It was another disappointing day for New Zealand, as a combination of poor concentration, bad judgment and, at times, superb bowling left them struggling at 246-6 by close of play on the first day of the second Test in Wellington.
New Zealand's problems began in the first over, when Brendon McCullum shouldered arms to a ball from Umar Gul which cut back in and trapped him leg before. McCullum may have been a touch unlucky, as replays showed that the ball was likely to clear middle stump, but the balance was redressed shortly after when umpire Daryl Harper failed to spot an edge behind from Martin Guptill.
New Zealand had taken the strange decision to omit opener Tim McIntosh in favour of all-rounder James Franklin—it was the batting that was their problem in Hamilton, after all—and this meant young Kane Williamson being promoted to No. 3.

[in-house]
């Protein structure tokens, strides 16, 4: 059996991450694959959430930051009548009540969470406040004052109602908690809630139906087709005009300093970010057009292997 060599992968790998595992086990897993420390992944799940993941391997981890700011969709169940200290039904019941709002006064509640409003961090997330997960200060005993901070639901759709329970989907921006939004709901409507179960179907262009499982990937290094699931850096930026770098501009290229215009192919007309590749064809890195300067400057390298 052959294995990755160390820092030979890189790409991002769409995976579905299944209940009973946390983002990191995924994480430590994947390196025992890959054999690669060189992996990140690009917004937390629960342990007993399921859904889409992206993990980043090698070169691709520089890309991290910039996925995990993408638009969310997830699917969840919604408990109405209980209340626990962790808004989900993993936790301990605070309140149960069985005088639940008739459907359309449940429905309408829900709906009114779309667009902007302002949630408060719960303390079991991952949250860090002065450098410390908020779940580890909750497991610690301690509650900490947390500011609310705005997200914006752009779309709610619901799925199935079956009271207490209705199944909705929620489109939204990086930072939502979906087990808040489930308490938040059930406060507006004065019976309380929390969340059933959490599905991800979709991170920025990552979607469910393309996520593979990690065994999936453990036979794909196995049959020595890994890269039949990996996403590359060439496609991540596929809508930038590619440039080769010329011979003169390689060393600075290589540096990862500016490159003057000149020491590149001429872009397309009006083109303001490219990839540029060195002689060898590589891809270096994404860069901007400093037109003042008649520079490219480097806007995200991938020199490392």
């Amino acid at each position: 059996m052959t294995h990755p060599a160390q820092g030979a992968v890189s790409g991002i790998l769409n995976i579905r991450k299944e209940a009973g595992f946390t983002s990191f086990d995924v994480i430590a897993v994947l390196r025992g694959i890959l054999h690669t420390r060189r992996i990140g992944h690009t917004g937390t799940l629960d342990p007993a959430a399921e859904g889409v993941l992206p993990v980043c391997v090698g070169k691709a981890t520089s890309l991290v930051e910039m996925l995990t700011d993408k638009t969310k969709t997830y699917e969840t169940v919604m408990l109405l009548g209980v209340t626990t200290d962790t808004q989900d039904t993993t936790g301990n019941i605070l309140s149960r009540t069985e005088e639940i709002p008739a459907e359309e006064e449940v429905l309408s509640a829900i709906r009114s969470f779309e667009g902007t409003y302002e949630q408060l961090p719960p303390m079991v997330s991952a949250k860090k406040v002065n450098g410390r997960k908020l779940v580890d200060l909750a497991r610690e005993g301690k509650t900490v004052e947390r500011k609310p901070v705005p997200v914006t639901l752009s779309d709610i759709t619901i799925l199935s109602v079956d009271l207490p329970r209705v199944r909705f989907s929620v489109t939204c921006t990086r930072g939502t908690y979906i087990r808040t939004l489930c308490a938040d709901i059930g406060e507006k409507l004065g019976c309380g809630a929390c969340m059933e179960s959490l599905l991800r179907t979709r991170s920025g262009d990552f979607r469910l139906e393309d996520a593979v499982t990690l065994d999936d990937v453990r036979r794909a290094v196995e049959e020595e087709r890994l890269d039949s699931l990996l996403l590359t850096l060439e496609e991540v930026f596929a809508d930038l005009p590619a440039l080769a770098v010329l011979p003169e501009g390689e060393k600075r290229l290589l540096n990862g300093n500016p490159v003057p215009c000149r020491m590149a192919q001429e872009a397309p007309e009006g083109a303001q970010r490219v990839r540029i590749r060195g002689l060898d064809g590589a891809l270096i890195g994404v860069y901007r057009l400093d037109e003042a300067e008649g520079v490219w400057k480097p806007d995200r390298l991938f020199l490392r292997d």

He began brightly and, at one point, nonchalantly drove for four whilst blowing bubbles from his gum, but on 21 he gave the first of five catches to wicketkeeper Adnan Akmal.
Thereafter, New Zealand's batsmen committed the cardinal sin in Test cricket of beginning to build partnerships and then getting out. Guptill put on 52 with Ross Taylor, the latter finally finding form after a long barren spell, before he and Jesse Ryder fell to successive balls from Tanvir Ahmed, who was bowling superbly despite the strong breeze.
That left the hosts in trouble on 98-4 and, although Taylor and Franklin rebuilt the innings slowly, both fell within 12 runs of each other.
Taylor's departure for a welcome, but less than fluent 78, left the score at 180-6. Pakistan's bowlers tired towards the end of the day—unsurprisingly, given that one of them was always bowling into a wind which was gusting at over 40mph.
That enabled wicketkeeper Reece Young and captain Daniel Vettori to put on 66 for the seventh wicket and restore some respectability to the scoreline. In the end, though, it was another excellent day for Pakistan and another poor one for New Zealand